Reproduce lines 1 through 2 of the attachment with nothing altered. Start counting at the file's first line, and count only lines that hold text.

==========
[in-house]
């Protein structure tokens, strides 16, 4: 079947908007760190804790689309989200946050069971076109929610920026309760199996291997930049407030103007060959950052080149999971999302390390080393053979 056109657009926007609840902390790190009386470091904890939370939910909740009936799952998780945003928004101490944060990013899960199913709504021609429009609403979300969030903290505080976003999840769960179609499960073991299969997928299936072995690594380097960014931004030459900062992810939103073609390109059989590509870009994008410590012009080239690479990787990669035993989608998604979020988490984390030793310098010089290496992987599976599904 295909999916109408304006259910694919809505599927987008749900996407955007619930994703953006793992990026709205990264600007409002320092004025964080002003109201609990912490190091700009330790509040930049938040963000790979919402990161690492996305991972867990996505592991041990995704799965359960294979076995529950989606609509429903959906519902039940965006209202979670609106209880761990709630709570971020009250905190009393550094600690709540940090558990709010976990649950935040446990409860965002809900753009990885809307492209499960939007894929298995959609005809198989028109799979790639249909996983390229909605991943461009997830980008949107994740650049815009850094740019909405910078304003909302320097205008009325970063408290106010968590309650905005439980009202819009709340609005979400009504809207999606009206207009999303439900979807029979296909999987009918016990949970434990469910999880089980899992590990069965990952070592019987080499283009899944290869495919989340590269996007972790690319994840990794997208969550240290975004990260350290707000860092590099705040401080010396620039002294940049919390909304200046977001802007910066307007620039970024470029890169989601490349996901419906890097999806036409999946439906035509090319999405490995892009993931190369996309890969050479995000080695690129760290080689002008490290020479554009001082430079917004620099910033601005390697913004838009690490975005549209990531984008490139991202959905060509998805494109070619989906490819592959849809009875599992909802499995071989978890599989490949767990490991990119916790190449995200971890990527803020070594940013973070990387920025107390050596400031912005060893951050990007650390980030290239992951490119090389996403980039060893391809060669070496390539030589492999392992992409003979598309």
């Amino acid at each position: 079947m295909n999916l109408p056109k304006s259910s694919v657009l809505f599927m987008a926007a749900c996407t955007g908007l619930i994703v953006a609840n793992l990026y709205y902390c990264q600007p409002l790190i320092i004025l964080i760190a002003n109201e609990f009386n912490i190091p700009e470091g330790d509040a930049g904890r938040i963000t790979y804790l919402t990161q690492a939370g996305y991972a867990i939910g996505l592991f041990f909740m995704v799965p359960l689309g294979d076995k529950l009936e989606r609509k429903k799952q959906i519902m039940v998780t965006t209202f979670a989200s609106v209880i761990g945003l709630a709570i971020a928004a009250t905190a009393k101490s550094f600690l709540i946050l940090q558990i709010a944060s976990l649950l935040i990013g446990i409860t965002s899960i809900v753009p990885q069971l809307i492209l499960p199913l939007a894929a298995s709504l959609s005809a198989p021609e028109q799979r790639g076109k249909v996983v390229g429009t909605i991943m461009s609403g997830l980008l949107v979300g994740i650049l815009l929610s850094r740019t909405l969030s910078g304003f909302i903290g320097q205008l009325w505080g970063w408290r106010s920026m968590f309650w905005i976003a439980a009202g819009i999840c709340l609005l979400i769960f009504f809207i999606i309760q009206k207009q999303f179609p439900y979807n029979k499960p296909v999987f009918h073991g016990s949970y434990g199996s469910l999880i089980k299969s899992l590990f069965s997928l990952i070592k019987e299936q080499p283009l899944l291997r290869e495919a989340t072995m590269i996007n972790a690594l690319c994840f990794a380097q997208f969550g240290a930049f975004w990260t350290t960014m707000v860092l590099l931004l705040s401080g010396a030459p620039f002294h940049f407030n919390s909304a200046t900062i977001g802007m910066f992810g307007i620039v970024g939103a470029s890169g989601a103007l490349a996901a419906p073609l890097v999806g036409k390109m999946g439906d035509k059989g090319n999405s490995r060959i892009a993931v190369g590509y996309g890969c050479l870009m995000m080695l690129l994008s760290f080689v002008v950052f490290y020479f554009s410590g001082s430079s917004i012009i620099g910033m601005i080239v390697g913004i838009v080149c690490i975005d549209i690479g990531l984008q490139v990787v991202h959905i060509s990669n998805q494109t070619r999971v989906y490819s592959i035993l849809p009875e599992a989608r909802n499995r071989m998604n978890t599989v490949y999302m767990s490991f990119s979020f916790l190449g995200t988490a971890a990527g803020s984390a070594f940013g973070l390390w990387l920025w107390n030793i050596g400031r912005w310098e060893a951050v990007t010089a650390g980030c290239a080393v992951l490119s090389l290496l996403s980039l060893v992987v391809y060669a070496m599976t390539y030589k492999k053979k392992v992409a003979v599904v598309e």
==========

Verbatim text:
[in-house]
């Protein structure tokens, strides 16, 4: 079947908007760190804790689309989200946050069971076109929610920026309760199996291997930049407030103007060959950052080149999971999302390390080393053979 056109657009926007609840902390790190009386470091904890939370939910909740009936799952998780945003928004101490944060990013899960199913709504021609429009609403979300969030903290505080976003999840769960179609499960073991299969997928299936072995690594380097960014931004030459900062992810939103073609390109059989590509870009994008410590012009080239690479990787990669035993989608998604979020988490984390030793310098010089290496992987599976599904 295909999916109408304006259910694919809505599927987008749900996407955007619930994703953006793992990026709205990264600007409002320092004025964080002003109201609990912490190091700009330790509040930049938040963000790979919402990161690492996305991972867990996505592991041990995704799965359960294979076995529950989606609509429903959906519902039940965006209202979670609106209880761990709630709570971020009250905190009393550094600690709540940090558990709010976990649950935040446990409860965002809900753009990885809307492209499960939007894929298995959609005809198989028109799979790639249909996983390229909605991943461009997830980008949107994740650049815009850094740019909405910078304003909302320097205008009325970063408290106010968590309650905005439980009202819009709340609005979400009504809207999606009206207009999303439900979807029979296909999987009918016990949970434990469910999880089980899992590990069965990952070592019987080499283009899944290869495919989340590269996007972790690319994840990794997208969550240290975004990260350290707000860092590099705040401080010396620039002294940049919390909304200046977001802007910066307007620039970024470029890169989601490349996901419906890097999806036409999946439906035509090319999405490995892009993931190369996309890969050479995000080695690129760290080689002008490290020479554009001082430079917004620099910033601005390697913004838009690490975005549209990531984008490139991202959905060509998805494109070619989906490819592959849809009875599992909802499995071989978890599989490949767990490991990119916790190449995200971890990527803020070594940013973070990387920025107390050596400031912005060893951050990007650390980030290239992951490119090389996403980039060893391809060669070496390539030589492999392992992409003979598309």